If you are trying to establish a thinking pattern along success lines, and have to discipline yourself to act contrary to your natural tendencies, it becomes drudgery, and extremely boring. Few will continue with such a regime; coming to the conclusion that “this is not intended for me.”

On the other hand, once you have accepted the idea that you are a success, your subconscious mind will guide you to the type of thought and action which will produce success. There will be no driving yourself to follow certain procedures; you will do all of the things in keeping with the success plan because you want to do them.

Isn’t all of this exciting? Can you wait until you begin taking the steps which you now instinctively know will liberate you from “pay-day blues”?

No, I am not digressing from the remarks I made earlier about “growing rich while you sleep.” I am including the previous points to help make it apparent to you that to grow rich while you sleep is not fantastic, but a natural phenomenon of the subconscious mind.

As I have pointed out in many of my previous books, we have two minds: the conscious and the subconscious minds. The conscious mind takes care of all of our thinking, scheming, and planning, while the subconscious mind looks after all of the involuntary operations in the body: breathing, circulation of blood, restoration of worn tissue, etc. In addition to this, it has reasoning powers independent of the conscious mind. While the conscious mind is working on one thought, the subconscious mind can be devoting itself to something else.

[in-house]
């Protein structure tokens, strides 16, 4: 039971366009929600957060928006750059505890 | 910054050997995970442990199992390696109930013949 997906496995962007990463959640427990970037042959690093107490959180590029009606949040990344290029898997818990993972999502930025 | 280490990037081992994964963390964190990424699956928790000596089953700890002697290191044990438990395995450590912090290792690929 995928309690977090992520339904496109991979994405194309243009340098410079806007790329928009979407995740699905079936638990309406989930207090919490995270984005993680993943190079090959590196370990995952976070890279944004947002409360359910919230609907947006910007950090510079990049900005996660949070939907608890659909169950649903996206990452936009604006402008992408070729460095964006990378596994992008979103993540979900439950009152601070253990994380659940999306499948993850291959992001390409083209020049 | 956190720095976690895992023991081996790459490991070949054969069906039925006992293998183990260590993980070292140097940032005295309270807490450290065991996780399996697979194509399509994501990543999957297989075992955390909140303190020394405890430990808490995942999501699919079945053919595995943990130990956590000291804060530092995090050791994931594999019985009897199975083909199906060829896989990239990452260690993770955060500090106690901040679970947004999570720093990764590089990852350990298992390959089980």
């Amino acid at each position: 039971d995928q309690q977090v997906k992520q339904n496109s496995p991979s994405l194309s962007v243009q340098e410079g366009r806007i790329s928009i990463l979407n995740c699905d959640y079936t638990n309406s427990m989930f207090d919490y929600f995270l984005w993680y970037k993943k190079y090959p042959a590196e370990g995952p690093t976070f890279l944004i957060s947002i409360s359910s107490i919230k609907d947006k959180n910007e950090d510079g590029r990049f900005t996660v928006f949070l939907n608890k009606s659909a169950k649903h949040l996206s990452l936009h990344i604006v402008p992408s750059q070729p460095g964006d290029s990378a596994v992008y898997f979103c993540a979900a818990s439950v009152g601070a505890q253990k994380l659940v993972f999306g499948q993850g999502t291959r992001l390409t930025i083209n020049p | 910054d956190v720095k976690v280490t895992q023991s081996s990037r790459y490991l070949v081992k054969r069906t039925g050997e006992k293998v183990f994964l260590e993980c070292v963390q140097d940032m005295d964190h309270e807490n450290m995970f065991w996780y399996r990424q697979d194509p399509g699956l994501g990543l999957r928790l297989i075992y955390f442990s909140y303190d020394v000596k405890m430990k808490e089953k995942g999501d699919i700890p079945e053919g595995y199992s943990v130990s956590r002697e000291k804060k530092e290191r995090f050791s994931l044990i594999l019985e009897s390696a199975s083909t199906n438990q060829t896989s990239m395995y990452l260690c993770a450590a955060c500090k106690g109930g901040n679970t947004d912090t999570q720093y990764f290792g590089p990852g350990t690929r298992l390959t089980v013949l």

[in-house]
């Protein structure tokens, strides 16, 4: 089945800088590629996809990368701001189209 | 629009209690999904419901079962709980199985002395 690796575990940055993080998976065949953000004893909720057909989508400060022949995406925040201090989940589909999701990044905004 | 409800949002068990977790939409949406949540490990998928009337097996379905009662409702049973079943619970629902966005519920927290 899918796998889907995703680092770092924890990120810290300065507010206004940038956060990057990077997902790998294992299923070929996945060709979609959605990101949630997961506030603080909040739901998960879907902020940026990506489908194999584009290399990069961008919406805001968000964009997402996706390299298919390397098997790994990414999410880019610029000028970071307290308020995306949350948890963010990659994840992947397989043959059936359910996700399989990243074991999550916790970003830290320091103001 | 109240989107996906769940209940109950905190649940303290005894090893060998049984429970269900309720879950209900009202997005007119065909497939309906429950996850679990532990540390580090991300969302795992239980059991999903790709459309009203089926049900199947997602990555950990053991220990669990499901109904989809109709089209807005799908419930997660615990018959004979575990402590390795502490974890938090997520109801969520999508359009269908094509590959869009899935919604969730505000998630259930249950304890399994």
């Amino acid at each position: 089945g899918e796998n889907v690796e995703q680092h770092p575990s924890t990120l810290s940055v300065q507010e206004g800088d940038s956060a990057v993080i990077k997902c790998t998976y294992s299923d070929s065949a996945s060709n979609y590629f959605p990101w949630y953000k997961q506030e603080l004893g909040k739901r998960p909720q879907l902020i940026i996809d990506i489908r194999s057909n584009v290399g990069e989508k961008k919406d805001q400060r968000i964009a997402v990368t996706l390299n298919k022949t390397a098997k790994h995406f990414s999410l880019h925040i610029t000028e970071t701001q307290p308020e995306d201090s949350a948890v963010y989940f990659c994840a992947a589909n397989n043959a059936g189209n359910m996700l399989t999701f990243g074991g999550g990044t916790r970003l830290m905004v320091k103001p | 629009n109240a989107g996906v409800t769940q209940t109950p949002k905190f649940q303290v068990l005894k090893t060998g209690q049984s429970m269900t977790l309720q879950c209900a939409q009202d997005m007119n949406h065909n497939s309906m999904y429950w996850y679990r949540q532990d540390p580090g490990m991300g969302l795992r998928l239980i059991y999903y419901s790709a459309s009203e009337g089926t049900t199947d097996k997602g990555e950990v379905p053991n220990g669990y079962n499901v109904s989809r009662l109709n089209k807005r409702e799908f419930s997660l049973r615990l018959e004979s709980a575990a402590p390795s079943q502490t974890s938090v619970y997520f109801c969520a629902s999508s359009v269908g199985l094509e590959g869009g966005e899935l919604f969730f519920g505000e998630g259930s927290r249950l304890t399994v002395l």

Haven’t you often said: “I have a feeling I should do this” or “I have a feeling I should not do that”? I know you have. Where did that “feeling” come from? It did not float from free air and bump into your mental antennae. It came from your subconscious mind.

If the “feeling” was negative in its nature, it was because you habitually feed your subconscious mind with negative thoughts. And the reverse is fortunately true. Positive thinking will create positive reactions in your inner mind.

When you arise in the morning, what is your normal tendency? Do you slip into consciousness with the thought: “Well, another day at the grind. Gosh, I wish I could sleep another hour or two!”

Or, do you start your day with vibrancy and the thought: “Boy, I feel good! I’m going out and shatter all records today.”